• Charlie Corbato, Board of Regents
    • Daisy Crockron, Public Utilities Commission of Ohio
    • Cynthia Hall and Connie Ostrove, Ohio Department of Health
    • Camille Maurer, Data Processing, Ohio Historical Society
    • Krish Srivastava, Sun Microsystems
    • Tony Yankus, (LIS) Legislative Information Services

Some of the main points of the discussion were:

  • They are not overly concerned with storage space, nor do they perceive the need to weed through materials to preserve a smaller amount of records. They do not have problems with saving marginal records to ensure that all records are preserved.
  • They would prefer to schedule databases in their entirety. Our previous committee discussions had been heading towards not preserving whole databases. We had been thinking that we should identify transactional records within databases and seek to isolate and preserve only those elements. The focus group participants pointed out what the public really needs is access to the raw data in its entirety. The public wants to check on the validity of those reports and conclusions. The way to do that would be to have access to all the information which went into forming those conclusions.
  • They are eager to resolve email issues and work on some viable solutions.
  • Most participants seemed very interested in the status of the policy and asked to be kept informed on the status of the policy and to be subscribed to the OhioERC discussion list.

In November 1998, the proposed policy was submitted to the Office of Policy and Planning for review, endorsement and possible implementation. The draft policy was accepted and became policy OPP-030 effective May 1, 1999. This policy has been subsequently superseded as of 21 January 2005 by policy ITP-E.30.

The Ongoing Work…

This high-level policy was only the first step toward an integrated solution. In the course of the OhioERC’s work, the need for more guidance on specific issues and technologies became increasingly self-evident. Thus, it was proposed to continue the work of the Electronic Records Committee, primarily through subcommittees and/or working groups developed to address specific electronic records issues that are common not only to state agencies, but also local government. The OhioERC is now comprised of members from libraries, archives, historical societies, state agencies, local government, elected officials and higher education.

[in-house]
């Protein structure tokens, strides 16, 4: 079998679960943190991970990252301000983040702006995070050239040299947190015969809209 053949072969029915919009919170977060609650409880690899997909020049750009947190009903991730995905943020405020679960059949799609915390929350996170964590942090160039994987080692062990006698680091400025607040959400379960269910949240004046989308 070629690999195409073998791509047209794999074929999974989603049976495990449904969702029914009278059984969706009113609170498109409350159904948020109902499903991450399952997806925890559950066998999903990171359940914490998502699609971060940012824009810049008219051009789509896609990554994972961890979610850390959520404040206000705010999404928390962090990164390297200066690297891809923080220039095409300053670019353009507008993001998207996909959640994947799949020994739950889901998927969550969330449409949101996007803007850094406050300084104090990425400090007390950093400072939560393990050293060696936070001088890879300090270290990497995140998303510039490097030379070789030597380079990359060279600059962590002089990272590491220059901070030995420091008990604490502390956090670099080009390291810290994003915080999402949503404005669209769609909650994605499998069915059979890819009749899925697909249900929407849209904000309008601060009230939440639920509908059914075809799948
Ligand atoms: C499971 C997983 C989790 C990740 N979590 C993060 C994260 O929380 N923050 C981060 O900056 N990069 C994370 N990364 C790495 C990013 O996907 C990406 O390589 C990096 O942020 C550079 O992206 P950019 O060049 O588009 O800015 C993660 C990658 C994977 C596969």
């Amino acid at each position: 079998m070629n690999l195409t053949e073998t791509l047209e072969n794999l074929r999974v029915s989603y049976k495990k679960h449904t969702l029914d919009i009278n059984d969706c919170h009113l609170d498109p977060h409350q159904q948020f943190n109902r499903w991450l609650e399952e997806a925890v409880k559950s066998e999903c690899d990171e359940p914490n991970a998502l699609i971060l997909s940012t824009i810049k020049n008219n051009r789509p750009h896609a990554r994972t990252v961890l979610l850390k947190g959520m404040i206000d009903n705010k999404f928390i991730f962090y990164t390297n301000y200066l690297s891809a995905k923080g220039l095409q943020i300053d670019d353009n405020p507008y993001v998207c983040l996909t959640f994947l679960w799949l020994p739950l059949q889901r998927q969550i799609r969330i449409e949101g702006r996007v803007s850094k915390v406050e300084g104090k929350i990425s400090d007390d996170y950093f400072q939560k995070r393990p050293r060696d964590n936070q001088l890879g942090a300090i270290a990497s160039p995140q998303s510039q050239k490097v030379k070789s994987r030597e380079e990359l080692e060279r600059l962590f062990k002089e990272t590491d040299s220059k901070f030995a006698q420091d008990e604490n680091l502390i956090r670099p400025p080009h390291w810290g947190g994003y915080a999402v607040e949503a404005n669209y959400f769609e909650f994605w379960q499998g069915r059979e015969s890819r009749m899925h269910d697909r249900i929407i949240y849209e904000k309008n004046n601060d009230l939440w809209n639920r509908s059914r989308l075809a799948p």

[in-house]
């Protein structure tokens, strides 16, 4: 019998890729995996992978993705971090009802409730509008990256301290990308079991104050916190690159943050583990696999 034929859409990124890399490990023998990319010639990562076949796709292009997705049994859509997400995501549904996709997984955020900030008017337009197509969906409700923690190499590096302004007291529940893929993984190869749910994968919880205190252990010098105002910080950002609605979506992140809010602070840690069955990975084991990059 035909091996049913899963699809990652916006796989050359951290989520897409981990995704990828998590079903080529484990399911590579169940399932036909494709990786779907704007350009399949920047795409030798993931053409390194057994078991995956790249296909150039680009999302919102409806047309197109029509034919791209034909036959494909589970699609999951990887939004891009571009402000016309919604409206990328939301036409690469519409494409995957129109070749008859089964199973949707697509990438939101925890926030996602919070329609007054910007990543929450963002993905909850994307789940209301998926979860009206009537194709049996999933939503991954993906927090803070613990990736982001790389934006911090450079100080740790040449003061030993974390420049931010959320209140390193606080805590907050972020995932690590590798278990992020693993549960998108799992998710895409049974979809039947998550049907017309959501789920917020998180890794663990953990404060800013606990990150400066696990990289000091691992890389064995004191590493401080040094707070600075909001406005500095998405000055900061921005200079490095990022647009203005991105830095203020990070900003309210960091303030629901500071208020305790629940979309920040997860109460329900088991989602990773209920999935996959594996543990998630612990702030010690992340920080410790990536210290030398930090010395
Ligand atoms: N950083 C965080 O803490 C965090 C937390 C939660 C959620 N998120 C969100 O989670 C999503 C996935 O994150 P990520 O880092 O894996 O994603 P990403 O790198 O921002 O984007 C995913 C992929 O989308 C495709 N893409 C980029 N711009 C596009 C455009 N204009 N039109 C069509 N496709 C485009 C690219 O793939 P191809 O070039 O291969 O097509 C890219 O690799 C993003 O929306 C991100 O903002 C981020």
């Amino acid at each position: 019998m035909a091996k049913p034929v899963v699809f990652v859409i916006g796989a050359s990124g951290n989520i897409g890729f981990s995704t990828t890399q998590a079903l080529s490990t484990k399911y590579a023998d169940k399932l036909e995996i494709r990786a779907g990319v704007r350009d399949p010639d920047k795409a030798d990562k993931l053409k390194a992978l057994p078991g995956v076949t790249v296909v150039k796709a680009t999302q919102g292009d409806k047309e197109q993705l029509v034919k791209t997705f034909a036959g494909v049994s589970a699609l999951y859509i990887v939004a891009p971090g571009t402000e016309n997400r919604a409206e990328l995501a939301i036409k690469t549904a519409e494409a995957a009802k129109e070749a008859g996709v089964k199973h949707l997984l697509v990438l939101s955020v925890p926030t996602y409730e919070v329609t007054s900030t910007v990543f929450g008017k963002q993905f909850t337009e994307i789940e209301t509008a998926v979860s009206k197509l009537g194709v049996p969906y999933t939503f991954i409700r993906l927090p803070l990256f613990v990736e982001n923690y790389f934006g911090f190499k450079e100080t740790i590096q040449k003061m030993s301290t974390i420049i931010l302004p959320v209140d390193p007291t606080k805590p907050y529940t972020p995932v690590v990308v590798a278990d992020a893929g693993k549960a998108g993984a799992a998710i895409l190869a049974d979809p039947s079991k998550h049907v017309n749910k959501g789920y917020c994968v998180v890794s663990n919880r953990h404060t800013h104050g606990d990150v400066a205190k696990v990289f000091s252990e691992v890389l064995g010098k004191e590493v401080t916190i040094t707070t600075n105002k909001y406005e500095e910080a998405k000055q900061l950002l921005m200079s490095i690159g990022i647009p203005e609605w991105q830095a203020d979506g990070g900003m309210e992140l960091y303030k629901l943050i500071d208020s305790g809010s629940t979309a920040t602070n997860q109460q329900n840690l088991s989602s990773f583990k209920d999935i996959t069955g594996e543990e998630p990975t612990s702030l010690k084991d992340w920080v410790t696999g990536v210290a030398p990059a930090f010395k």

Subcommittees have been created to consider issues in-depth and develop technical guidelines that help enable agencies to implement an electronic records policy. The initial subcommittees first met in early 1999 and reported back at the 5 May 1999 meeting of the OhioERC.The resultant guidelines developed over the past decade include:Databases as Public Records, Digital Document Imaging,Electronic Records Management , Managing e-Mail, Managing Web Content, Ohio Trustworthy Information Systems Handbook’ and our most recently adopted Hybrid Microfilm guidelines in September 2009.

We currently have a subcommittee addressing the recordkeeping issues related to social networking tools and subcommittees reviewing existing guidelines for databases, electronic record management, and web content management. To learn more about the subcommittees, visit the Committees|OhioERC Committees page.

Additional information about the history of the OhioERC can be found in: